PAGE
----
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Orca whale watching in the San Juan Islands

Deanna Keahey  ·  Jun 3, 2010  ·  8 Comments

San Juan Islands

Satellite view of the islands

One of the highlights of our trips to the San Juan Islands each year is an orca whale-watching trip.

The San Juan Islands are a group of hundreds of islands, islets, and rocks located near Seattle, WA.  Most of these are very small - in fact, so small that many disappear at high tide!  The majority of islands are uninhabited by people, and many have been set aside for wildlife.  It's a very beautiful area, and a great haven for birds and marine life.

The archipelago is west of the US mainland, and east of Vancouver Island, so they're right along the boundary between the US and Canada.  This border location caused some interesting problems in the past, but that's a story for another day!  Right now, we're talking whales.

The water in this area is home to 3 pods of orca whales (known as the "residents"), and other orcas occasionally pass through too (known as the "transients").  Despite the name, the residents aren't in this area all the time.  Orcas (also called killer whales) travel great distances, and sometimes they head north to Canada, or take off into the wild blue Pacific.

Experts can identify specific whales by their markings and the shape of their fins.  Every whale is given a designation like L-87.  This means it's a member of the L-pod (the resident pods are J, K and L), that was given the sequential number 87.  Once a whale survives a certain amount of time, it's also given a nickname.  L-87 is also known as Onyx.

See whale list and photos...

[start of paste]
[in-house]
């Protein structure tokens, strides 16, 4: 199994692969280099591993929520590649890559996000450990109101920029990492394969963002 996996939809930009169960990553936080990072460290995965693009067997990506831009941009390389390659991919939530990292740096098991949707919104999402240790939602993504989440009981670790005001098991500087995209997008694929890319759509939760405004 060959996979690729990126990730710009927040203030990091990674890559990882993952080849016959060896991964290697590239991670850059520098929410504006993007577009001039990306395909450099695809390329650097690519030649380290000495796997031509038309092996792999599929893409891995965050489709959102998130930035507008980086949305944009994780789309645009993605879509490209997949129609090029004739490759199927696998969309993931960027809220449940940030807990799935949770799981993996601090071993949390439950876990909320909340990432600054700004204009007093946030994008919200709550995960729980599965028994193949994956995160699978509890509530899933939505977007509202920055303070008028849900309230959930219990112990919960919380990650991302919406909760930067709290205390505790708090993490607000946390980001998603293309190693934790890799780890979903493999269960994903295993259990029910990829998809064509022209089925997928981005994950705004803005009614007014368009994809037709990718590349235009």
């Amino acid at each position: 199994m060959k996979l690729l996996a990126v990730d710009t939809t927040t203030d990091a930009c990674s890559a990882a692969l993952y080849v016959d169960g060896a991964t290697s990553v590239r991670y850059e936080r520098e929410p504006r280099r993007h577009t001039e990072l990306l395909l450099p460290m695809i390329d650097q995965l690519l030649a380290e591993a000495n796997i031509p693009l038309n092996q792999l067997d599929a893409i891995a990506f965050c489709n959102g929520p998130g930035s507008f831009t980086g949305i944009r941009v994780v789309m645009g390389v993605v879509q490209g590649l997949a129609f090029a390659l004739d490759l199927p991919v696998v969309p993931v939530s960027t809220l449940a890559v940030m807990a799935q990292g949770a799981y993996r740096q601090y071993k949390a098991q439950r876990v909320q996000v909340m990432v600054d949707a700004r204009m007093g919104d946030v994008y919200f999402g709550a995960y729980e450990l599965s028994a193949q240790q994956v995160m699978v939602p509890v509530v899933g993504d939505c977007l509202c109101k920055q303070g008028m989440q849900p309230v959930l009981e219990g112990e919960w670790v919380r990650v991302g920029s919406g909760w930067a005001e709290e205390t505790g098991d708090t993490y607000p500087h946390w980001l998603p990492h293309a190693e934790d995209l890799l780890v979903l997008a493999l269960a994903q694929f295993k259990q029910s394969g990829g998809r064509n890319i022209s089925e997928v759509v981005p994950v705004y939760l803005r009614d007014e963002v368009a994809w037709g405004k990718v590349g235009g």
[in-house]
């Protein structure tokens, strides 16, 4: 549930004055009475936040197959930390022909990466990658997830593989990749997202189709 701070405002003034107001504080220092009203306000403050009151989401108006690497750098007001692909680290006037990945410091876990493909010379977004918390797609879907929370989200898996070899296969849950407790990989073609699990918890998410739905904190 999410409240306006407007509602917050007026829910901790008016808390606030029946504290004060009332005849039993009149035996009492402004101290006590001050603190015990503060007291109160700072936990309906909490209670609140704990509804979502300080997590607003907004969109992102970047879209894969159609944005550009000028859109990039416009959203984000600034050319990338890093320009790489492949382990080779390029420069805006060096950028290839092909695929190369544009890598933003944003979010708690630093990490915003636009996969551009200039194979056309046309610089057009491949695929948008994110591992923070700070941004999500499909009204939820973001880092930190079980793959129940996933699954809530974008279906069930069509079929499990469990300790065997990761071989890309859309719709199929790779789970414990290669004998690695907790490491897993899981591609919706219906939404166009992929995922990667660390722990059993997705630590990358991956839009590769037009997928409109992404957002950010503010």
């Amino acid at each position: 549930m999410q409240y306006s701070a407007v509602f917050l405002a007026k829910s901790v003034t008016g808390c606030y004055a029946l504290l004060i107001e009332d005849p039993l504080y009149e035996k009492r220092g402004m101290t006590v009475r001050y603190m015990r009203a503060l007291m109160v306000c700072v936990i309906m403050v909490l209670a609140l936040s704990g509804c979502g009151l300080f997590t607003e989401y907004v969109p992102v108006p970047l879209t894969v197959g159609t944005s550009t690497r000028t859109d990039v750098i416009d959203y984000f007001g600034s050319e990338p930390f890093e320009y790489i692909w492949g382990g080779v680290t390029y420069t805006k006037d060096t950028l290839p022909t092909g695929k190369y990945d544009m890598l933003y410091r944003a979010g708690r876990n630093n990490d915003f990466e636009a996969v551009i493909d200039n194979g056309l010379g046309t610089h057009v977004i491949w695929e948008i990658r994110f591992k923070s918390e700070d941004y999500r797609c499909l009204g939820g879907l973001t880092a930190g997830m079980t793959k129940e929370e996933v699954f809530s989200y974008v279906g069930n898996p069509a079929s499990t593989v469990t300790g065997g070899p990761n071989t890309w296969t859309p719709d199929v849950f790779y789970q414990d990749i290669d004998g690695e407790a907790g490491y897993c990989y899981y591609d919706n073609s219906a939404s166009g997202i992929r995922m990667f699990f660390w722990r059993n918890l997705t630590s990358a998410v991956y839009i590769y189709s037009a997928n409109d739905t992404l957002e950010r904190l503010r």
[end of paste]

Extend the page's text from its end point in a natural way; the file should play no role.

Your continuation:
On a whale-watching day, it's never sure what you'll see.  If there are whales in the vicinity, though, the boat captains will find them!  The captains stay in touch with each other, sharing information about where they've spotted whales, which direction they're heading, and how fast.

Orca whale watching

Orca whales seen on one of our trips

Responsible whale-watching boats follow strict guidelines designed to avoid interfering with the whales, and that's something people take seriously here.  The resident orcas are listed as endangered, and irresponsible boating behavior is one of the many problems they face.  You'll hear a lot more about the whales, their habits, and their threats, from the on-board experts.

I just ran across a post by whale-watching expert and local San Juan Islands naturalist Monika Wieland, that gives a great account of an orca-watching outing.  She also includes some of the other wildlife that you're likely to see on the way, and has some good pictures, too.

Orca Watcher: Whales on the westside - but who are they?

We take a whale-watching expedition every year on our San Juan Islands trips.  Every trip is different -- whales and other wildlife have minds of their own, and you never know for sure what you'll see!  We've been lucky enough to see orcas every time we've been out, and they're magnificent creatures!

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Categories: Destination tidbits · San Juan Islands
Posted from:   Tucson, AZ      Photo credit:   NASA (satellite view), Deanna Keahey (whale view)

8 responses so far ↓

  • 1 CNA Training // Jun 3, 2010 at 7:15 pm

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  • 2 Around the island…. | San Juan Update // Jun 9, 2010 at 12:51 am

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  • 3 fairfieldhotelohio // Jun 15, 2010 at 12:29 am

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  • 4 Trish Pierce // Nov 19, 2010 at 10:35 am

    Each post here makes me envy Deanna more...

  • 5 Elloise // Jan 8, 2011 at 11:37 pm

    So killer whales have a nicer name..

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